What should I do when I sense that someone has intentions of sexually exploiting me online? Anne Mumbi, a little girl from Kibra, barely ten years old asked at a fully packed Taifa hall.
It was the first time I have seen the historic Taifa hall full to the brim with children from across the country. There were Children from Nairobi County to West Pokot, Kisumu County to Mombasa and Tana River to Bungoma. They all travelled from far to the University of Nairobi on November 11, 2019 with a solitary mission: Ending Online Child Sexual Exploitation.
Online sexual exploitation and abuse is when one person manipulates another person to get them to do something sexual — it’s an ongoing cycle of emotional and psychological abuse. This can include things such as forcing or blackmailing someone into to sending sexual photos/videos of themselves online or to perform sexual acts over webcam.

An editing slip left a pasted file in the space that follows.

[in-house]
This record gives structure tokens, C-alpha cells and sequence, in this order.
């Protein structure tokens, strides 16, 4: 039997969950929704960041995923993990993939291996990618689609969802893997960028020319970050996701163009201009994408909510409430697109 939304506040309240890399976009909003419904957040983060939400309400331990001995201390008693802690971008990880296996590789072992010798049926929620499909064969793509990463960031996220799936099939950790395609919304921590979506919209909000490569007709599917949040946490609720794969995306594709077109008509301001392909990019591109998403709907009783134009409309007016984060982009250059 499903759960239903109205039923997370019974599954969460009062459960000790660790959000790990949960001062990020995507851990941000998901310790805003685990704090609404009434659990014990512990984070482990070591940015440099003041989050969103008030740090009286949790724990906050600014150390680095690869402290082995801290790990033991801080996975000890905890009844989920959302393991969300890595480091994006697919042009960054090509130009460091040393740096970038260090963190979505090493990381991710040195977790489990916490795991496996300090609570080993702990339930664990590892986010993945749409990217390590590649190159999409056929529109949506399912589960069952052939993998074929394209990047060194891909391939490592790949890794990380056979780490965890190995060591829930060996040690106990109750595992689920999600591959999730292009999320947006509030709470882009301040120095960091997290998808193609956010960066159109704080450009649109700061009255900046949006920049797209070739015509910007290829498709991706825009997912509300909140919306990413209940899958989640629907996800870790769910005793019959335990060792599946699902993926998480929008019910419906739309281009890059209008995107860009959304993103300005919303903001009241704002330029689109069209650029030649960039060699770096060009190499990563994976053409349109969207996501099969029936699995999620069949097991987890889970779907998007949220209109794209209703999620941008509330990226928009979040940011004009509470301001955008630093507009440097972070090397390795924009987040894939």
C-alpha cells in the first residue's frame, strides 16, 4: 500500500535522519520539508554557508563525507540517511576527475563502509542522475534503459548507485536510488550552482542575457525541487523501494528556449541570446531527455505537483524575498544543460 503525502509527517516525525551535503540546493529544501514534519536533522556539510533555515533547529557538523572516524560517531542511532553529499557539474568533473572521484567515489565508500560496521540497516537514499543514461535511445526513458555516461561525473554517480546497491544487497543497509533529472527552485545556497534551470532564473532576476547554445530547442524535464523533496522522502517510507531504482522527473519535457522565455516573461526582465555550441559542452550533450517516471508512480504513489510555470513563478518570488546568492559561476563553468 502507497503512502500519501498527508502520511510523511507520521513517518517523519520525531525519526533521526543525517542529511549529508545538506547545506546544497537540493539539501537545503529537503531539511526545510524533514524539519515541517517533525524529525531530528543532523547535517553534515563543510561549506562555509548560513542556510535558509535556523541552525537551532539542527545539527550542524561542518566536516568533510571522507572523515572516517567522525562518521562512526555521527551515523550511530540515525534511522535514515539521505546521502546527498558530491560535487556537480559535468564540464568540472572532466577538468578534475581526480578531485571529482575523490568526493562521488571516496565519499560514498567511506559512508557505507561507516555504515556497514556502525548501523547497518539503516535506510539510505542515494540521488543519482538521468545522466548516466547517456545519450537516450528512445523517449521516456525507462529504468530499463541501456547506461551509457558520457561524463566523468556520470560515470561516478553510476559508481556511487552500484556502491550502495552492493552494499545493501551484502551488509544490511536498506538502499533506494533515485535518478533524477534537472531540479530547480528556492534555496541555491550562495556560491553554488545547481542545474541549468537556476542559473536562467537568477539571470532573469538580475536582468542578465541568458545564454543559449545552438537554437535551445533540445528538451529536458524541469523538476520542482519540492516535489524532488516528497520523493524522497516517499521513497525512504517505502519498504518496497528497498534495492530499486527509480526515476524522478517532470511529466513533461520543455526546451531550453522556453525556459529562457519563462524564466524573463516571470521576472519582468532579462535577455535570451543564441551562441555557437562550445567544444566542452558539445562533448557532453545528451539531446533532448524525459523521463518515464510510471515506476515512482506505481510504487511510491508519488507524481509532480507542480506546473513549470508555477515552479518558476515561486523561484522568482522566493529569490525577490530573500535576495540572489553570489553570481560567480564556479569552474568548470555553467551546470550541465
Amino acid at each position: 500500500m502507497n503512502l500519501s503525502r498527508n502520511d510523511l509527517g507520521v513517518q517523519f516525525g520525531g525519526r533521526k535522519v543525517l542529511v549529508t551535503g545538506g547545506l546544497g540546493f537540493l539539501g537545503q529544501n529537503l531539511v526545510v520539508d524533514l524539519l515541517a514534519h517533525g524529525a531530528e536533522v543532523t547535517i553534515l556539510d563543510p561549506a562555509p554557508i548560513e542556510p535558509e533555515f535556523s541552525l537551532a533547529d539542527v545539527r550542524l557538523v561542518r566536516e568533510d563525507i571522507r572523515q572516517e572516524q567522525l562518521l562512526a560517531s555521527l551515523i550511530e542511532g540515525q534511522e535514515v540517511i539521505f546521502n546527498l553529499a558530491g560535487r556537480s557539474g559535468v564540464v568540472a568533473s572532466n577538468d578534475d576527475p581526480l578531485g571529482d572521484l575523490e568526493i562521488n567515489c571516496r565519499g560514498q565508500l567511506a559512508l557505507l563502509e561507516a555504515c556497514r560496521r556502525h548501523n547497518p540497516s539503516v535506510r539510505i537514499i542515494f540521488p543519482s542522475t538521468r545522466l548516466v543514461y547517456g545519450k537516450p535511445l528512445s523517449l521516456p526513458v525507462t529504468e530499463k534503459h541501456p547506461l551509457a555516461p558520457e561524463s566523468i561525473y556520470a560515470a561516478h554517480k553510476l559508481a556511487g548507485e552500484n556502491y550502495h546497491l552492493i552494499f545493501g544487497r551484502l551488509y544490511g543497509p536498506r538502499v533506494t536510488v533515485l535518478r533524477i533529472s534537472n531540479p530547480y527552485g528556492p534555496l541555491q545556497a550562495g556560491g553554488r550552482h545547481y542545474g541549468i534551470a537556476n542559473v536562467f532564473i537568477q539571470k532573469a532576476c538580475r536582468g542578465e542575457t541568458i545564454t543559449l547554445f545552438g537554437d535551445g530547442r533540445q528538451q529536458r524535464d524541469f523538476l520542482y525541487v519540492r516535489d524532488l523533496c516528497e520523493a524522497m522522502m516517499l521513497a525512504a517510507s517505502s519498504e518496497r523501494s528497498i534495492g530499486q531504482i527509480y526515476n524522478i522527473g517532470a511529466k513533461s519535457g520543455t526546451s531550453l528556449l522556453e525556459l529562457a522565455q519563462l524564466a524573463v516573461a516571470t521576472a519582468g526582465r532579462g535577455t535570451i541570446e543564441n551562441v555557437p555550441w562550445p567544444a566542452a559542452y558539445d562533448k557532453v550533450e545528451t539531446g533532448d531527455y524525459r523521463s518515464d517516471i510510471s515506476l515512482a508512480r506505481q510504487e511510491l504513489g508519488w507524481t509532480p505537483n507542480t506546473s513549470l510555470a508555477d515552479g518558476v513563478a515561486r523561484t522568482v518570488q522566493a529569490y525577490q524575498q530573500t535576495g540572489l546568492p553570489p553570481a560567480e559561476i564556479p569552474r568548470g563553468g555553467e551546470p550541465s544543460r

Online sexual exploitation and abuse is illegal whether you’re communicating with someone older than you or someone your own age.
In 2018, the internet watch foundation identified over 100,000 URLS containing child sexual abuse images. Further studies indicate that in Kenya, Cameroon, Gambia, Togo and Uganda, 54% of children have been exposed to child sexual abuse materials online and about 10% of children had been approached by online contacts to share sexualized images.
The Online Child Sexual Exposition therefore provided an opportunity for policy makers, government, and activists among other stakeholders to deliberate on how to protect children against sexual exploitation.